4 Different Types Of Parenting Styles And Their Effect On Kids

Parenting styles are psychological constructs of standard practices used by parents in rearing their child. While researchers have come up with different studies around types of parenting styles and their subsequent effect on kids, over the years. There is no right or ideal way to parent a child, each child is different and so is their parenting style. Early childhood (0-7 years) are the formative years for a kid and is considered to be a crucial part in shaping a child’s mental and social skills.

Social psychologists believe that successful adult and child interactions aids in developing appropriate environments for developing competencies in children with regards to social, cognitive, and language domains. Each child grows up in a different environment where they learn to share, collaborate, and get a hold on their emotions via their social relationships.

This is then followed by their educational environment and the friends they keep. While a social development for a kid starts much later but a parent’s job starts right when a kid is born and gains more importance during the formative years. 

4 Different Types Of Parenting Styles And Their Effects

Most parents are now much aware of how and what they wish for their child’s future. Diana Baumrind has laid out four different parenting styles that have been framed and followed with various add-ons over the years by many psychologists. And, her study has been popular and a baseline for various new age studies for the past 25 years.

The pressure of parenting and tips on how to alleviate them are listed here for your sanity.

Categorizing parenting styles under 4 categories. So, what’s your style?

1. Authoritative (Demanding yet supporting style)


  1. Expectations and goals are high, and kids have a major contribution in setting up goals.
  2. Disciplinary rules and rationale around rules are elaborately explained to kids.
  3. Such parents care and nurture kids.
  4. The lines of communication are clear and frequent, to appropriately match the child’s level of understanding.

Effects on Children

  1. Kids develop better social skills and face less or no mental illness.
  2. They are more independent, confident and high on self-esteem (but not rude).

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2. Authoritarian/Disciplinarian (Demanding and not supporting style)


  1. This is a strict discipline type of parenting style with little or no room for negotiation. Hence, communication is usually one-way (parent to child). 
  2. Rules are laid out clearly with no rational explanation around it.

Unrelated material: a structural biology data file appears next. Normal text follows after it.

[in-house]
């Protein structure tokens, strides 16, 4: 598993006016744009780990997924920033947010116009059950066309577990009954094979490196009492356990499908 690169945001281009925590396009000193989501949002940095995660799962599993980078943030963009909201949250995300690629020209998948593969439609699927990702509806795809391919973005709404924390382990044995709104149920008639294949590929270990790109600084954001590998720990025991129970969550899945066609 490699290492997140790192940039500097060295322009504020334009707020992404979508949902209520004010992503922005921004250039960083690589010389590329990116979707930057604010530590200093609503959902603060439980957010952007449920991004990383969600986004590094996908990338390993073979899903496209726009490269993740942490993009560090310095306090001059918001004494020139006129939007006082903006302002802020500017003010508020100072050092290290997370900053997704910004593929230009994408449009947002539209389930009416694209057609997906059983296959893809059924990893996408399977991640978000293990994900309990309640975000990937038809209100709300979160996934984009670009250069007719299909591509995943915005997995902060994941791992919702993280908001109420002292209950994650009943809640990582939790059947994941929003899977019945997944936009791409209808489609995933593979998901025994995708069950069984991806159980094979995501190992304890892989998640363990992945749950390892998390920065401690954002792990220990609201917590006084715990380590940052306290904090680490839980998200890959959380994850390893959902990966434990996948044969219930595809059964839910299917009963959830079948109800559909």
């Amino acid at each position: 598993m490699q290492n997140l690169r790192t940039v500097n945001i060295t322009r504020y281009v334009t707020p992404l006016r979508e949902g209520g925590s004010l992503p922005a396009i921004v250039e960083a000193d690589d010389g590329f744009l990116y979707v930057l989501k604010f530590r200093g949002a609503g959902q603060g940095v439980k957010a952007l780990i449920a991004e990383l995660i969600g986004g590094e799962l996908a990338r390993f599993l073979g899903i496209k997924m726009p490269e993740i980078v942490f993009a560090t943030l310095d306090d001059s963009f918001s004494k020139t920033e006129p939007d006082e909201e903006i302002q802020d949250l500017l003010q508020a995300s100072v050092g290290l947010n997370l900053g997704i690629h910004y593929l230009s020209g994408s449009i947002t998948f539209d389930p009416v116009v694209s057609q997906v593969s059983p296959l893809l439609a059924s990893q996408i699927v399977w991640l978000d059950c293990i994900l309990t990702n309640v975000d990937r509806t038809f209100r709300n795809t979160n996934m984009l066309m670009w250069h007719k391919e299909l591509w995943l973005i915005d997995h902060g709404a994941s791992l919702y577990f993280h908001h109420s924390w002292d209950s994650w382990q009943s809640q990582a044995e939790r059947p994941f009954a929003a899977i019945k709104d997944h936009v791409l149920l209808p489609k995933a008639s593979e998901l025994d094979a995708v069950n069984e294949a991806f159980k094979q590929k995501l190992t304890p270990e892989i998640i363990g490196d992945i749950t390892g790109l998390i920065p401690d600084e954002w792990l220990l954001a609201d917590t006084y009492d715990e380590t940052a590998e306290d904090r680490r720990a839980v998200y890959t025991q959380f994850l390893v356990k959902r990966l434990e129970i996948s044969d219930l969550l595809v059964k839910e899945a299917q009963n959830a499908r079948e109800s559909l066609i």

3. Punishments are a common means for these parents.
  4. Parents tend to be less caring.

Effects on Children

  1. Children grow up to be less independent.
  2. Lower self-esteem and usually poor social skills.

3. Permissive Parent (Indulgent parenting – low/no demands and high on support) 


  1. Such parents set out no rules and children usually figure out their problems on their own.
  2. Communication channels are open but let children decide the course of action; rather low on providing guidance.
  3. Parents are very warm and nurture well.
  4. Minimal or no expectations are set.

Effects on Children

  1. Such kids grow up to have poor social skills and face problematic relationships.
  2. Kids are more ego-centric and display impulsive behaviour.
  3. Not good at practicing self-control and so very emotional.

4. Neglectful Parents (non-indulgent/uninvolved)


  1. Such parents do not set any disciplinary set either because of a lack of information or care.
  2. This also leads to less nurturing and care.
  3. Communication is very limited or non-existent.
  4. Expectations are never clearly laid out or defined.

Effects on Children

  1. Such kids grow up on their own and are not social.
  2. The tendency to drift away and may develop suicidal tendencies.

Out of all the different types of parenting styles, for some decades now the psychologists and psychiatrists have recommended the authoritative parenting style to have the best outcome for children. However, exceptional cases have been found and studied which prove the theory otherwise. Such exceptional cases arise majorly either because there is a difference between defining a parenting style and practicing the same or because sometimes the child’s behaviour can change parent’s style of parenting practice leading to a varied outcome.

There is no one-way to parenting style; however, out of all the different parenting styles, practicing a style may have desired results for the parents and the child. Also, it is best to be mindful that every parent-child relationship is different and so is their behavior leading to the varied humans that we all are.

Written in consultation with Prerna Thakur, child psychologist

If you are intrigued by Sigmund Freud, do read this article about child development

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